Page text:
Financial crime continues to plague the world and there are no signs it will stop. According to a comprehensive report on IT and operational spending in AML-KYC, Celent estimates that financial industry spending on compliance technology and operations was US$34.1 billion globally in 2020. Seeing the high costs firms are faced with, it is no wonder they are exploring RegTech solutions to counter the threats and reduce costs. While there are various facets within compliance that must be addressed, Bailey highlighted three core areas that are a priority for new solutions: know your customer/vendor (KYC), sanctions, and transaction monitoring.
On the point of KYC, he explained there has been a rise in people wanting to know exactly who it is they are doing business with, whether this is a customer or someone in the supply chain. A core driver of this is ESG. COP26 has just concluded and world leaders have stressed the importance of fighting climate change. Regulators are increasingly drafting legislation that will require firms to operate at net-zero and minimise their impacts on the environment. The UK’s FCA recently outlined a potential change to investment classifications to ensure consumers have greater transparency on how the companies they invest into are impacting the climate or have unethical practices. As a result, financial institutions will need to prepare their KYC capabilities.
“People want to understand who it is they’re doing business with. Groups like the ICIJ [International Consortium of Investigative Journalists] and others are looking at financial institutions’ customers and supply chains. If you’re not looking at it, somebody else is going to look at it and hold you to account as a business. I think the pressure is there to do that correctly and rapidly,” added Bailey. There is a growing reputational risk associated with this and firms are in jeopardy of losing customers and trust if they fail to really understand their customers.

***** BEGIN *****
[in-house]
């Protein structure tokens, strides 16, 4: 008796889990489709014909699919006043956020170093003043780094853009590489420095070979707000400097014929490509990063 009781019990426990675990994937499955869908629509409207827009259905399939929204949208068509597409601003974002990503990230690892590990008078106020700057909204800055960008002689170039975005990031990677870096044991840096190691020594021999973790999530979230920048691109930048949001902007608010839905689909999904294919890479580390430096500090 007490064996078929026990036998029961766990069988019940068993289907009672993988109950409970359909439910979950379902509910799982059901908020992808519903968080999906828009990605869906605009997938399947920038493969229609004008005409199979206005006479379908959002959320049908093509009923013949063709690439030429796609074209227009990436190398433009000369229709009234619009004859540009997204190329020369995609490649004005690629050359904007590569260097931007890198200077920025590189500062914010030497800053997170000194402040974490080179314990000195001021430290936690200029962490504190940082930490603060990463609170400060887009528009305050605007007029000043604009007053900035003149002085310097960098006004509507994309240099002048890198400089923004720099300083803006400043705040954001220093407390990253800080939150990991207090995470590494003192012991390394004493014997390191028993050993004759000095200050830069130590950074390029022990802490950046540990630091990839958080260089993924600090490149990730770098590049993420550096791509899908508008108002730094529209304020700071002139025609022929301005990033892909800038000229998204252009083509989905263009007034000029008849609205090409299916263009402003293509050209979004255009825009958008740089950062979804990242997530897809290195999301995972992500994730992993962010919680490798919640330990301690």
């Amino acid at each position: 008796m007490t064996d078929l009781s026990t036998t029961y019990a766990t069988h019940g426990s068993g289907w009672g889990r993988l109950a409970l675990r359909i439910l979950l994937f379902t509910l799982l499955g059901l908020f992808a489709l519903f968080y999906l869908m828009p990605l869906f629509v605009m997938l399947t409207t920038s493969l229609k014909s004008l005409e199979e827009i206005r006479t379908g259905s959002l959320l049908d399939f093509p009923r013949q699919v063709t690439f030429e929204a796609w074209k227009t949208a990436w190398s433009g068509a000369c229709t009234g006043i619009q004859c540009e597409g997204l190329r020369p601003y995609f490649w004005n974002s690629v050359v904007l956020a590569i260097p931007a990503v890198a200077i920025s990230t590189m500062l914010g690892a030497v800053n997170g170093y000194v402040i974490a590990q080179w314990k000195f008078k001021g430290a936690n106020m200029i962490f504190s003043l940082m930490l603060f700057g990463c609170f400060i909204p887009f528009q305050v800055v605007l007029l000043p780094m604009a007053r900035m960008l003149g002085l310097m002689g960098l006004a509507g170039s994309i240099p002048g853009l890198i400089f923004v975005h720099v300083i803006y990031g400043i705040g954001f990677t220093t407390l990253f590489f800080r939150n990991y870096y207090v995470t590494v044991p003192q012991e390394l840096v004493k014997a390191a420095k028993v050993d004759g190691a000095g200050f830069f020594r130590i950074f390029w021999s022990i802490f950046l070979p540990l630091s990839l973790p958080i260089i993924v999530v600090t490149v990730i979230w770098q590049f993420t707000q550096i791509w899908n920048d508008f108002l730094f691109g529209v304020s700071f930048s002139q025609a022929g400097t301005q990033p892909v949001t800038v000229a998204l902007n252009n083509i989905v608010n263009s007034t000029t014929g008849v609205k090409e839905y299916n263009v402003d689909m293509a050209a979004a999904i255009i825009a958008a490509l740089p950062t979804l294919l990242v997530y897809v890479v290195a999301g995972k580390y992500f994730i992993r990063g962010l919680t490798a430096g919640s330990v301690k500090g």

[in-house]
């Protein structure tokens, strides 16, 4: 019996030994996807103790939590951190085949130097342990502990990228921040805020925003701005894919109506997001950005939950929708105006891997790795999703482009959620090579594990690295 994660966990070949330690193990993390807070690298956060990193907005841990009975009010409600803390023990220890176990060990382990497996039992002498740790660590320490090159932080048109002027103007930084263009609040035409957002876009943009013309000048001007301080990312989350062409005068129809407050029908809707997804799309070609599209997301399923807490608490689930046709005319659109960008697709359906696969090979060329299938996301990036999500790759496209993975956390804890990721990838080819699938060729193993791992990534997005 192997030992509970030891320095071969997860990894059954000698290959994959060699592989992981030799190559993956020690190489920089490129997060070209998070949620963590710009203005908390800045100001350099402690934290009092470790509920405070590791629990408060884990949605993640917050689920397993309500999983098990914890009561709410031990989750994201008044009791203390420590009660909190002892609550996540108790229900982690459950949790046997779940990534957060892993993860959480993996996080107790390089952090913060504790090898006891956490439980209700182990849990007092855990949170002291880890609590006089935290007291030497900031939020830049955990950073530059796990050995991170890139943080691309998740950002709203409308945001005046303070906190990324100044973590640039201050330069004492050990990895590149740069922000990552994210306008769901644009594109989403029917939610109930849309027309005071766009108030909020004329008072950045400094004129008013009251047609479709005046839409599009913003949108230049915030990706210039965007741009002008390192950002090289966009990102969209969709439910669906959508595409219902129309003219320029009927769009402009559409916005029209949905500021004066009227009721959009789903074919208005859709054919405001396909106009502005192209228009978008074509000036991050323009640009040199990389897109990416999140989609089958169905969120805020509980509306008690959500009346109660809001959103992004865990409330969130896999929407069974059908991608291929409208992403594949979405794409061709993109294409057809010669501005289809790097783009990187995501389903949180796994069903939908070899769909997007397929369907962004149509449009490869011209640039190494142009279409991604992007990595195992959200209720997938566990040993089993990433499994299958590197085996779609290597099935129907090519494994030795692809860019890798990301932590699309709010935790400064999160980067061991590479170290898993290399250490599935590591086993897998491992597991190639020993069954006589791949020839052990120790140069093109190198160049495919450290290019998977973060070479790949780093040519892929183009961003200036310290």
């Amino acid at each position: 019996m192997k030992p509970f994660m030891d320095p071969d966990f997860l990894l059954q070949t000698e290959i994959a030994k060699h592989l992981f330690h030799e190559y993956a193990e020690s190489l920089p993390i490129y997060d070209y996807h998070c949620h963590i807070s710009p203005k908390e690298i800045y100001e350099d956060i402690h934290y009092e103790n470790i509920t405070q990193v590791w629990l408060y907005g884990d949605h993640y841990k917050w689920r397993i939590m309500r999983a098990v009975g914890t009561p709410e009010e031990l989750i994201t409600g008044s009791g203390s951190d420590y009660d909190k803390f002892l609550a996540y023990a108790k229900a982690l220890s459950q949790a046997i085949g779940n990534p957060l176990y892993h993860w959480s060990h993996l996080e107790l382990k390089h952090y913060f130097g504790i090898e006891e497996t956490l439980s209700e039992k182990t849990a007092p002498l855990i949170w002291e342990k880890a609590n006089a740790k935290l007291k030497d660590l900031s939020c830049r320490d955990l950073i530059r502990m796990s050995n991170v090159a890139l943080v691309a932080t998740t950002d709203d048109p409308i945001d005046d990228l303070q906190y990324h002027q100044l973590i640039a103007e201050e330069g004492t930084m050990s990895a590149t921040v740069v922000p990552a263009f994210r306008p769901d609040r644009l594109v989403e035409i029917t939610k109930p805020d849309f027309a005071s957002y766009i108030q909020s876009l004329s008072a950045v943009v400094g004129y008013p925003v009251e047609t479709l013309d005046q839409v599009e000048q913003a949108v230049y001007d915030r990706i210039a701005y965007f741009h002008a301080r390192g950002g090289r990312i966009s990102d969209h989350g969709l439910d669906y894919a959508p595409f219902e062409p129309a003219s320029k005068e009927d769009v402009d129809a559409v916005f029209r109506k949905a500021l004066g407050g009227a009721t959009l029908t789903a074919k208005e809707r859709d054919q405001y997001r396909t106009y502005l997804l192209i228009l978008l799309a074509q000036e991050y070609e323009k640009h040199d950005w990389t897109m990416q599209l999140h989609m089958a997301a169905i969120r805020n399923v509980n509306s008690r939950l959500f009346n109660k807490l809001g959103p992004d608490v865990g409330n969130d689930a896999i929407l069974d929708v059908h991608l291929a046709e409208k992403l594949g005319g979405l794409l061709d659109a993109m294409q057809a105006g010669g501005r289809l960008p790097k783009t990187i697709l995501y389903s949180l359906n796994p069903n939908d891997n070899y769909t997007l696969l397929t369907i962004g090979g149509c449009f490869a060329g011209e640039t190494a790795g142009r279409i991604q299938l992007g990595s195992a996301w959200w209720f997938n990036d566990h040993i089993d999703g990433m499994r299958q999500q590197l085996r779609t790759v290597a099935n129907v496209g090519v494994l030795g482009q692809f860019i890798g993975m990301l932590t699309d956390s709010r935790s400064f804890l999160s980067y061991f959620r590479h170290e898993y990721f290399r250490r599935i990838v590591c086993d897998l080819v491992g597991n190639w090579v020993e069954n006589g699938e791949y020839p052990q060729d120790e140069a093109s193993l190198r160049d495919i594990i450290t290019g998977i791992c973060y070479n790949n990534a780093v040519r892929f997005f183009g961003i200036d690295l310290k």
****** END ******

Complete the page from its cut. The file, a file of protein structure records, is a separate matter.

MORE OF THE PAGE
As for sanctions, these are still widely used by governments around the world and are getting more complex. For example, how can a firm allow transactions for certain health supplies in a country but avoid deals with sanctioned drugs? Incorrectly handling these sanctions comes with hefty financial and reputational hazards. Furthermore, there is a greater chance of other banks holding each other to account. If one bank facilitates a transaction, the other financial institutions involved in the payment could notice the issue, while the bank missed it. “You can’t be lagging behind others in terms of the quality of your controls.”
Finally, Bailey believes transaction monitoring needs to be broader. Traditional processes simply look at a customer’s transaction and see if it is suspicious. However, as Bailey explained, payments between two people for drugs is similar to someone settling up a restaurant bill with friends. A way to get a clearer understanding is through open-source intelligence, such as that from negative news. This adverse media screening gives the bank a better understanding of who the customer is. “Leveraging that open source intelligence is going to help you make a distinction between which alert to take forward and which one to ignore, and allow those good customers to continue to transact with the bank.”
As companies try to cope with these three rising elements, Quantifind is there to help. It is no secret financial institutions are encumbered by legacy systems. If they need to implement a new solution to meet the rising demands of KYC or sanctions, it needs to be something that can adapt to their infrastructure. Bailey explained that having a solution, like Graphyte that can be up and running within a matter of days gives speed to market and is better for the bottom line. The other benefit of a solution like Graphyte is reducing manual workloads. If sanction screening brings back hundreds of pings, the RegTech platform could reduce that by as much as 75% and only highlight the important ones.
Quantifind is well on the way to becoming a bigger company. Its recent partnership with Polaris is a sign of more things to come.